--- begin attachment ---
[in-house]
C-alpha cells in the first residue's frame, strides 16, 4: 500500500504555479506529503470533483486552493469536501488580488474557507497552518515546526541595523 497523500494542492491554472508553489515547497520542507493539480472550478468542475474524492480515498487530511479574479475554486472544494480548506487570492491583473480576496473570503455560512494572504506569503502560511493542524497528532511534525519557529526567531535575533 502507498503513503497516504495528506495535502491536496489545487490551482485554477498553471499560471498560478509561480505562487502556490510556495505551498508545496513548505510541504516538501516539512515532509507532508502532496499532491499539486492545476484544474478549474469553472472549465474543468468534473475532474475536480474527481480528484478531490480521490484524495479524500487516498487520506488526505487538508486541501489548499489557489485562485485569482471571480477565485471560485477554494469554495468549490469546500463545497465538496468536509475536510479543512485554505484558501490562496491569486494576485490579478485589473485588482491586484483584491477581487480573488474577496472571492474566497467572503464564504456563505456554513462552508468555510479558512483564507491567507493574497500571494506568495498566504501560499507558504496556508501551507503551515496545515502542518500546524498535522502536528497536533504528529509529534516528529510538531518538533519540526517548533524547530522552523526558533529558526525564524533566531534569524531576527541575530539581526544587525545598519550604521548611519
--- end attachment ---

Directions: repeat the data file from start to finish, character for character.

[in-house]
C-alpha cells in the first residue's frame, strides 16, 4: 500500500504555479506529503470533483486552493469536501488580488474557507497552518515546526541595523 497523500494542492491554472508553489515547497520542507493539480472550478468542475474524492480515498487530511479574479475554486472544494480548506487570492491583473480576496473570503455560512494572504506569503502560511493542524497528532511534525519557529526567531535575533 502507498503513503497516504495528506495535502491536496489545487490551482485554477498553471499560471498560478509561480505562487502556490510556495505551498508545496513548505510541504516538501516539512515532509507532508502532496499532491499539486492545476484544474478549474469553472472549465474543468468534473475532474475536480474527481480528484478531490480521490484524495479524500487516498487520506488526505487538508486541501489548499489557489485562485485569482471571480477565485471560485477554494469554495468549490469546500463545497465538496468536509475536510479543512485554505484558501490562496491569486494576485490579478485589473485588482491586484483584491477581487480573488474577496472571492474566497467572503464564504456563505456554513462552508468555510479558512483564507491567507493574497500571494506568495498566504501560499507558504496556508501551507503551515496545515502542518500546524498535522502536528497536533504528529509529534516528529510538531518538533519540526517548533524547530522552523526558533529558526525564524533566531534569524531576527541575530539581526544587525545598519550604521548611519